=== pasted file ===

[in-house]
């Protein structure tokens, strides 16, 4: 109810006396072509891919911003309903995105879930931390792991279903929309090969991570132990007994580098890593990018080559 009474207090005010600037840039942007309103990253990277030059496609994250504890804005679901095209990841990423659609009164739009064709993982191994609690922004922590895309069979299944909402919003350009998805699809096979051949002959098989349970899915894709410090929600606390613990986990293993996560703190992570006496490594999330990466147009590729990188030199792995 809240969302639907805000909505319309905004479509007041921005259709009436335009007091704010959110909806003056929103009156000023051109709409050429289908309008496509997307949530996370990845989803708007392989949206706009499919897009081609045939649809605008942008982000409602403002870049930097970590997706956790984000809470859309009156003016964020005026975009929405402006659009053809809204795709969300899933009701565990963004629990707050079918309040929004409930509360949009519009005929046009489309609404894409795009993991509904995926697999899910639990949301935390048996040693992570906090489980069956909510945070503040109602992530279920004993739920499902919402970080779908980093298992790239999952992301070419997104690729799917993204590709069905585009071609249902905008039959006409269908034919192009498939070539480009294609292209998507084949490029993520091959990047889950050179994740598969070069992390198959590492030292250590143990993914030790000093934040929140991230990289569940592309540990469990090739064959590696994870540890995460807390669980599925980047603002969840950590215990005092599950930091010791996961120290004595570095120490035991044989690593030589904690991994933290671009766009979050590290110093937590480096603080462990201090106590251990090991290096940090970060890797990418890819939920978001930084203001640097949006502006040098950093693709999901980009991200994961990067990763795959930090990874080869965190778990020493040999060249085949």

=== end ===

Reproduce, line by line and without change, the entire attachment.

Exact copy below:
[in-house]
């Protein structure tokens, strides 16, 4: 109810006396072509891919911003309903995105879930931390792991279903929309090969991570132990007994580098890593990018080559 009474207090005010600037840039942007309103990253990277030059496609994250504890804005679901095209990841990423659609009164739009064709993982191994609690922004922590895309069979299944909402919003350009998805699809096979051949002959098989349970899915894709410090929600606390613990986990293993996560703190992570006496490594999330990466147009590729990188030199792995 809240969302639907805000909505319309905004479509007041921005259709009436335009007091704010959110909806003056929103009156000023051109709409050429289908309008496509997307949530996370990845989803708007392989949206706009499919897009081609045939649809605008942008982000409602403002870049930097970590997706956790984000809470859309009156003016964020005026975009929405402006659009053809809204795709969300899933009701565990963004629990707050079918309040929004409930509360949009519009005929046009489309609404894409795009993991509904995926697999899910639990949301935390048996040693992570906090489980069956909510945070503040109602992530279920004993739920499902919402970080779908980093298992790239999952992301070419997104690729799917993204590709069905585009071609249902905008039959006409269908034919192009498939070539480009294609292209998507084949490029993520091959990047889950050179994740598969070069992390198959590492030292250590143990993914030790000093934040929140991230990289569940592309540990469990090739064959590696994870540890995460807390669980599925980047603002969840950590215990005092599950930091010791996961120290004595570095120490035991044989690593030589904690991994933290671009766009979050590290110093937590480096603080462990201090106590251990090991290096940090970060890797990418890819939920978001930084203001640097949006502006040098950093693709999901980009991200994961990067990763795959930090990874080869965190778990020493040999060249085949």